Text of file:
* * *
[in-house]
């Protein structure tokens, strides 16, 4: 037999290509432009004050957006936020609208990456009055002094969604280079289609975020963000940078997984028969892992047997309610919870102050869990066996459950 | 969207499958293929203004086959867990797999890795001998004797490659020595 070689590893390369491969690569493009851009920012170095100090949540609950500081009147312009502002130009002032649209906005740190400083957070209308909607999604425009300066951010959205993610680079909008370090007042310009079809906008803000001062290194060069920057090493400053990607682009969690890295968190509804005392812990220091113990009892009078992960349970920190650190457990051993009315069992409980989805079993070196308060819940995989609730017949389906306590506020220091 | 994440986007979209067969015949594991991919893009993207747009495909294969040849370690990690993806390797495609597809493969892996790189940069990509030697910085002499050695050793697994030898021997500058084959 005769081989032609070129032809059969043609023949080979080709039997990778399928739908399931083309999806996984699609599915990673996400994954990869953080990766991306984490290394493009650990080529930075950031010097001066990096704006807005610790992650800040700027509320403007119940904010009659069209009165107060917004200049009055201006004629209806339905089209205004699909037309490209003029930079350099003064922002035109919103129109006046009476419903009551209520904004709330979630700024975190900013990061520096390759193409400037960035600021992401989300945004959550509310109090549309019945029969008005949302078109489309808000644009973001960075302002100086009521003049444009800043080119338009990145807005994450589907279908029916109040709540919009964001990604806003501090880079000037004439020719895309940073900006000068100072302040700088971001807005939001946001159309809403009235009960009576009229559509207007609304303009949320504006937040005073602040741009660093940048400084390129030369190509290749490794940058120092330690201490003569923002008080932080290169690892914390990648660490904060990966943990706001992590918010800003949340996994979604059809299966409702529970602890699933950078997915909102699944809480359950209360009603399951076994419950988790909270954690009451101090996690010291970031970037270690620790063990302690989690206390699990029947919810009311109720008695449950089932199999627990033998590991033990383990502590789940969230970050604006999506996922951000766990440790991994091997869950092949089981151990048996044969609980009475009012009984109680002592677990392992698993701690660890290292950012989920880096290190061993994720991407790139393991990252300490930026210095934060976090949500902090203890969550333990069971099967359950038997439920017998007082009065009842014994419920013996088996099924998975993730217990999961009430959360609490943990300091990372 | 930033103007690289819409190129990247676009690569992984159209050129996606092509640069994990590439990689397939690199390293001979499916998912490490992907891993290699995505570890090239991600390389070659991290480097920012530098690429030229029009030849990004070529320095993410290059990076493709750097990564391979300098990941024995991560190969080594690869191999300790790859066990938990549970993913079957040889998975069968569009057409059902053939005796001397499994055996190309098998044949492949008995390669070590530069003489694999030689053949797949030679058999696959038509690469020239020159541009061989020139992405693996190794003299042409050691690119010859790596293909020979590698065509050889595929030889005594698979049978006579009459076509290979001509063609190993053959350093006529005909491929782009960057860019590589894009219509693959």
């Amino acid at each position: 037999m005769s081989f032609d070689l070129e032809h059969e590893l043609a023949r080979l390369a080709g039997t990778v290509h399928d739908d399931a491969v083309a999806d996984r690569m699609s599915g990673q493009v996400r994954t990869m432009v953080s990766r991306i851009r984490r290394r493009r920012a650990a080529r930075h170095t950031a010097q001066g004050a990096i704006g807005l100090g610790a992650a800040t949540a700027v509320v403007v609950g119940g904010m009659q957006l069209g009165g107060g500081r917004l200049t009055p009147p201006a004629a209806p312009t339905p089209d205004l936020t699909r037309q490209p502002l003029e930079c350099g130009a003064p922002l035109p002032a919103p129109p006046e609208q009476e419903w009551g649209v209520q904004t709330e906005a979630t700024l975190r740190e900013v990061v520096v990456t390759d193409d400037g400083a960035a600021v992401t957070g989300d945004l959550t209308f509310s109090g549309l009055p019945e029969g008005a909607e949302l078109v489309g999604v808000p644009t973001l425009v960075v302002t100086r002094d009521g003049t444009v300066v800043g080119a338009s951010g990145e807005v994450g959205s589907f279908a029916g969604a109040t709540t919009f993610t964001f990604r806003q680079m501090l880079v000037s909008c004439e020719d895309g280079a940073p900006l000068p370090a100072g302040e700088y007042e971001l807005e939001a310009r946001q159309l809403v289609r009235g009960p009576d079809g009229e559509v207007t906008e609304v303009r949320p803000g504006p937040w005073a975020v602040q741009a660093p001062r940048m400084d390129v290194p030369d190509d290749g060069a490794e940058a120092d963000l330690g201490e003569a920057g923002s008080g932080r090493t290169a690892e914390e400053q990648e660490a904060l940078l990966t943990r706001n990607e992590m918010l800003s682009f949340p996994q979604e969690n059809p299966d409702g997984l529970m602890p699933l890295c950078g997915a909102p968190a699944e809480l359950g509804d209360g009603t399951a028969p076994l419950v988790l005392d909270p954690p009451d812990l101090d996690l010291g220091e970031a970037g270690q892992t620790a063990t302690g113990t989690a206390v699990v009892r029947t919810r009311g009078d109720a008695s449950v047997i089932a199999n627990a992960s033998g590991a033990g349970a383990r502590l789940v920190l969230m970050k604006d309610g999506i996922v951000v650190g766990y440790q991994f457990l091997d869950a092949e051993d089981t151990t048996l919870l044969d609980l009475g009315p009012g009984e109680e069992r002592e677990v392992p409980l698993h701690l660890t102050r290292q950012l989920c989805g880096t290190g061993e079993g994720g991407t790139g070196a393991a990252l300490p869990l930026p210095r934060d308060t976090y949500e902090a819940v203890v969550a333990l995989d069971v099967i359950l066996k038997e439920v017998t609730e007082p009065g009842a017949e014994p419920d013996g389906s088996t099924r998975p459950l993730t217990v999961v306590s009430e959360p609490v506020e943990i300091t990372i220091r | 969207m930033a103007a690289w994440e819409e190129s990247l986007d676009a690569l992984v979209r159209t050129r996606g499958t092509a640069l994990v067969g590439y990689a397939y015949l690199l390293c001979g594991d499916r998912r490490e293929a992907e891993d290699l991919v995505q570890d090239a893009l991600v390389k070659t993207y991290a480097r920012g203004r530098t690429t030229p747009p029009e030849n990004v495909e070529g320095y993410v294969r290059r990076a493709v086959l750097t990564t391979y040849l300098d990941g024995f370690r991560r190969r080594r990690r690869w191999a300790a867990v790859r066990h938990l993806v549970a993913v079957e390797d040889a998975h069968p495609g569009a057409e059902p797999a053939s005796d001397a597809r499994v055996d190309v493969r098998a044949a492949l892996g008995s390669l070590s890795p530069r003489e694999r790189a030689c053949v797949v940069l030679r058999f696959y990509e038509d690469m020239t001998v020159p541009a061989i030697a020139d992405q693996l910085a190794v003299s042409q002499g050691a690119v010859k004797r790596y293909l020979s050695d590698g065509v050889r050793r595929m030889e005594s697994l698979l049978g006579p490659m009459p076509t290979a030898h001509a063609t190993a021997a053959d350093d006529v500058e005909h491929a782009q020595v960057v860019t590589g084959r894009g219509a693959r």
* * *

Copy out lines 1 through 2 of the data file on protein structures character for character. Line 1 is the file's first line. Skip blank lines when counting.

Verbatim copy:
[in-house]
């Protein structure tokens, strides 16, 4: 037999290509432009004050957006936020609208990456009055002094969604280079289609975020963000940078997984028969892992047997309610919870102050869990066996459950 | 969207499958293929203004086959867990797999890795001998004797490659020595 070689590893390369491969690569493009851009920012170095100090949540609950500081009147312009502002130009002032649209906005740190400083957070209308909607999604425009300066951010959205993610680079909008370090007042310009079809906008803000001062290194060069920057090493400053990607682009969690890295968190509804005392812990220091113990009892009078992960349970920190650190457990051993009315069992409980989805079993070196308060819940995989609730017949389906306590506020220091 | 994440986007979209067969015949594991991919893009993207747009495909294969040849370690990690993806390797495609597809493969892996790189940069990509030697910085002499050695050793697994030898021997500058084959 005769081989032609070129032809059969043609023949080979080709039997990778399928739908399931083309999806996984699609599915990673996400994954990869953080990766991306984490290394493009650990080529930075950031010097001066990096704006807005610790992650800040700027509320403007119940904010009659069209009165107060917004200049009055201006004629209806339905089209205004699909037309490209003029930079350099003064922002035109919103129109006046009476419903009551209520904004709330979630700024975190900013990061520096390759193409400037960035600021992401989300945004959550509310109090549309019945029969008005949302078109489309808000644009973001960075302002100086009521003049444009800043080119338009990145807005994450589907279908029916109040709540919009964001990604806003501090880079000037004439020719895309940073900006000068100072302040700088971001807005939001946001159309809403009235009960009576009229559509207007609304303009949320504006937040005073602040741009660093940048400084390129030369190509290749490794940058120092330690201490003569923002008080932080290169690892914390990648660490904060990966943990706001992590918010800003949340996994979604059809299966409702529970602890699933950078997915909102699944809480359950209360009603399951076994419950988790909270954690009451101090996690010291970031970037270690620790063990302690989690206390699990029947919810009311109720008695449950089932199999627990033998590991033990383990502590789940969230970050604006999506996922951000766990440790991994091997869950092949089981151990048996044969609980009475009012009984109680002592677990392992698993701690660890290292950012989920880096290190061993994720991407790139393991990252300490930026210095934060976090949500902090203890969550333990069971099967359950038997439920017998007082009065009842014994419920013996088996099924998975993730217990999961009430959360609490943990300091990372 | 930033103007690289819409190129990247676009690569992984159209050129996606092509640069994990590439990689397939690199390293001979499916998912490490992907891993290699995505570890090239991600390389070659991290480097920012530098690429030229029009030849990004070529320095993410290059990076493709750097990564391979300098990941024995991560190969080594690869191999300790790859066990938990549970993913079957040889998975069968569009057409059902053939005796001397499994055996190309098998044949492949008995390669070590530069003489694999030689053949797949030679058999696959038509690469020239020159541009061989020139992405693996190794003299042409050691690119010859790596293909020979590698065509050889595929030889005594698979049978006579009459076509290979001509063609190993053959350093006529005909491929782009960057860019590589894009219509693959």